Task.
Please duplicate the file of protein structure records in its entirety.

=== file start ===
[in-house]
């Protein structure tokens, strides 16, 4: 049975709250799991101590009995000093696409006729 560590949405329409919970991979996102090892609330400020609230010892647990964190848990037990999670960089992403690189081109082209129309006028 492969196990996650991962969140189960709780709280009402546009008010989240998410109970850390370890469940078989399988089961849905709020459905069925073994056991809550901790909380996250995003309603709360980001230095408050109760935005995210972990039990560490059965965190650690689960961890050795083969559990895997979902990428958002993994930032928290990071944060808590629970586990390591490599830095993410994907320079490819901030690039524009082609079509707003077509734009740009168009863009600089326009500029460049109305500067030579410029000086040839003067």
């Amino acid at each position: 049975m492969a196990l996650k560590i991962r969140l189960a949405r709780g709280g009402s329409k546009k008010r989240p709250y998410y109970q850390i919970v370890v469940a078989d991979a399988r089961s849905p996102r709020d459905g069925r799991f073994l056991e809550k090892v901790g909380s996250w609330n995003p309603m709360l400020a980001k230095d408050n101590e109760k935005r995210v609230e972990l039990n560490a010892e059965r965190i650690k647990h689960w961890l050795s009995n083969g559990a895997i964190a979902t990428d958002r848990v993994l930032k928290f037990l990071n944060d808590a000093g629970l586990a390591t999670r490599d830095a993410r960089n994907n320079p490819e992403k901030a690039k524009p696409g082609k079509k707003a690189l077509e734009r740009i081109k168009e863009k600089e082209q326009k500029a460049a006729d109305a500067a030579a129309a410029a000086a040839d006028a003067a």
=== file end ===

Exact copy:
[in-house]
């Protein structure tokens, strides 16, 4: 049975709250799991101590009995000093696409006729 560590949405329409919970991979996102090892609330400020609230010892647990964190848990037990999670960089992403690189081109082209129309006028 492969196990996650991962969140189960709780709280009402546009008010989240998410109970850390370890469940078989399988089961849905709020459905069925073994056991809550901790909380996250995003309603709360980001230095408050109760935005995210972990039990560490059965965190650690689960961890050795083969559990895997979902990428958002993994930032928290990071944060808590629970586990390591490599830095993410994907320079490819901030690039524009082609079509707003077509734009740009168009863009600089326009500029460049109305500067030579410029000086040839003067």
């Amino acid at each position: 049975m492969a196990l996650k560590i991962r969140l189960a949405r709780g709280g009402s329409k546009k008010r989240p709250y998410y109970q850390i919970v370890v469940a078989d991979a399988r089961s849905p996102r709020d459905g069925r799991f073994l056991e809550k090892v901790g909380s996250w609330n995003p309603m709360l400020a980001k230095d408050n101590e109760k935005r995210v609230e972990l039990n560490a010892e059965r965190i650690k647990h689960w961890l050795s009995n083969g559990a895997i964190a979902t990428d958002r848990v993994l930032k928290f037990l990071n944060d808590a000093g629970l586990a390591t999670r490599d830095a993410r960089n994907n320079p490819e992403k901030a690039k524009p696409g082609k079509k707003a690189l077509e734009r740009i081109k168009e863009k600089e082209q326009k500029a460049a006729d109305a500067a030579a129309a410029a000086a040839d006028a003067a």